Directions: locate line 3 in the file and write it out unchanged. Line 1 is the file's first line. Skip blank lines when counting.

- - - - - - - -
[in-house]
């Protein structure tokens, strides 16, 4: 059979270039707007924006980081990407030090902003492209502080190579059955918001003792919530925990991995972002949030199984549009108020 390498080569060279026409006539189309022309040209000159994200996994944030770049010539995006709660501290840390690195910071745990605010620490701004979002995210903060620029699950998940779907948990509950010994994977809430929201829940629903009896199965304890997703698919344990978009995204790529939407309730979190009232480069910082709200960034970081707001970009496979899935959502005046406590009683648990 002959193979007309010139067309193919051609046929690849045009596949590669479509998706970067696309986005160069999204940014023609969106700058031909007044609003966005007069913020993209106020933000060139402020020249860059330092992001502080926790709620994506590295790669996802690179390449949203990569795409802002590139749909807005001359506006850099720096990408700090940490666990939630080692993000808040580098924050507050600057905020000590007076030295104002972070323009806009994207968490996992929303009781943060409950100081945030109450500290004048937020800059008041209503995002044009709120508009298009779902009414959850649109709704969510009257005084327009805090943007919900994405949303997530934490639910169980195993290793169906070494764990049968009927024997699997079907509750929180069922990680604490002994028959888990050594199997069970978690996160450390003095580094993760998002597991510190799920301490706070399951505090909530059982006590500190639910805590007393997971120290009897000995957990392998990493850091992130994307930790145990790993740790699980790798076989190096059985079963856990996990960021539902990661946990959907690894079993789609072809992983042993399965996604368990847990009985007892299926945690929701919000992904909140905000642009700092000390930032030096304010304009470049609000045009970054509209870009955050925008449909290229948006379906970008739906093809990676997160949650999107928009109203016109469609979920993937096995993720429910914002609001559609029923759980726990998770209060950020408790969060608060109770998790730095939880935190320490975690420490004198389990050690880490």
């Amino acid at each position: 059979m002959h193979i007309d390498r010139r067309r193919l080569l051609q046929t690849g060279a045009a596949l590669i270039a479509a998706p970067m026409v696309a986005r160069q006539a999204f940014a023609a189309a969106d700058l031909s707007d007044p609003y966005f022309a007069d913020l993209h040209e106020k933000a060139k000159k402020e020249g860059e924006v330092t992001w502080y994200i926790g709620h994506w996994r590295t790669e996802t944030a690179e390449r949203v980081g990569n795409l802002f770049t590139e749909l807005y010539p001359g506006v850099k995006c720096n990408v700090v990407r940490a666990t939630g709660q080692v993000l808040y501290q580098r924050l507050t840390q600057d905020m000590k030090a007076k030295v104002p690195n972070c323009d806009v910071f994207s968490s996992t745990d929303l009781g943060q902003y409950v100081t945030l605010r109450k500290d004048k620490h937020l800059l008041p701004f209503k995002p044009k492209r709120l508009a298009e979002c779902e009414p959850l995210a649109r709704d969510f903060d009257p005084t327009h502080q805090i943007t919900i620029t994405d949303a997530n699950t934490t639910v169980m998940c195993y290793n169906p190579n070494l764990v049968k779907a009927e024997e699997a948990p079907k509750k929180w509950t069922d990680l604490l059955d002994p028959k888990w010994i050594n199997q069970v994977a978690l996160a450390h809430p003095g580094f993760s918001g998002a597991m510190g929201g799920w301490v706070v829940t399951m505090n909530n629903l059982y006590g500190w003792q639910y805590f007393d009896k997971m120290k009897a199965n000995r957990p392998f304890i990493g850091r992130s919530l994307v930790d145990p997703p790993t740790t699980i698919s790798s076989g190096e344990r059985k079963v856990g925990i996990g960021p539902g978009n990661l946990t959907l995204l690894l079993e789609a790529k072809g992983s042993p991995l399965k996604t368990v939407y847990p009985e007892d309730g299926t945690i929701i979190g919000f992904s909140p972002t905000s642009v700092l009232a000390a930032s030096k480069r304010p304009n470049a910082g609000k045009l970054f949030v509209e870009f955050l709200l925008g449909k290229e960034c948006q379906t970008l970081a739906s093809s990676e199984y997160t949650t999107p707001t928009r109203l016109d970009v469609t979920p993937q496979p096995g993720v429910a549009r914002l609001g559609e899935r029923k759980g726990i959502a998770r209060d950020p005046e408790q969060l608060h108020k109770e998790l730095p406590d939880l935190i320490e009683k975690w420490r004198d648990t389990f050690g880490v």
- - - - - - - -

């Amino acid at each position: 059979m002959h193979i007309d390498r010139r067309r193919l080569l051609q046929t690849g060279a045009a596949l590669i270039a479509a998706p970067m026409v696309a986005r160069q006539a999204f940014a023609a189309a969106d700058l031909s707007d007044p609003y966005f022309a007069d913020l993209h040209e106020k933000a060139k000159k402020e020249g860059e924006v330092t992001w502080y994200i926790g709620h994506w996994r590295t790669e996802t944030a690179e390449r949203v980081g990569n795409l802002f770049t590139e749909l807005y010539p001359g506006v850099k995006c720096n990408v700090v990407r940490a666990t939630g709660q080692v993000l808040y501290q580098r924050l507050t840390q600057d905020m000590k030090a007076k030295v104002p690195n972070c323009d806009v910071f994207s968490s996992t745990d929303l009781g943060q902003y409950v100081t945030l605010r109450k500290d004048k620490h937020l800059l008041p701004f209503k995002p044009k492209r709120l508009a298009e979002c779902e009414p959850l995210a649109r709704d969510f903060d009257p005084t327009h502080q805090i943007t919900i620029t994405d949303a997530n699950t934490t639910v169980m998940c195993y290793n169906p190579n070494l764990v049968k779907a009927e024997e699997a948990p079907k509750k929180w509950t069922d990680l604490l059955d002994p028959k888990w010994i050594n199997q069970v994977a978690l996160a450390h809430p003095g580094f993760s918001g998002a597991m510190g929201g799920w301490v706070v829940t399951m505090n909530n629903l059982y006590g500190w003792q639910y805590f007393d009896k997971m120290k009897a199965n000995r957990p392998f304890i990493g850091r992130s919530l994307v930790d145990p997703p790993t740790t699980i698919s790798s076989g190096e344990r059985k079963v856990g925990i996990g960021p539902g978009n990661l946990t959907l995204l690894l079993e789609a790529k072809g992983s042993p991995l399965k996604t368990v939407y847990p009985e007892d309730g299926t945690i929701i979190g919000f992904s909140p972002t905000s642009v700092l009232a000390a930032s030096k480069r304010p304009n470049a910082g609000k045009l970054f949030v509209e870009f955050l709200l925008g449909k290229e960034c948006q379906t970008l970081a739906s093809s990676e199984y997160t949650t999107p707001t928009r109203l016109d970009v469609t979920p993937q496979p096995g993720v429910a549009r914002l609001g559609e899935r029923k759980g726990i959502a998770r209060d950020p005046e408790q969060l608060h108020k109770e998790l730095p406590d939880l935190i320490e009683k975690w420490r004198d648990t389990f050690g880490v």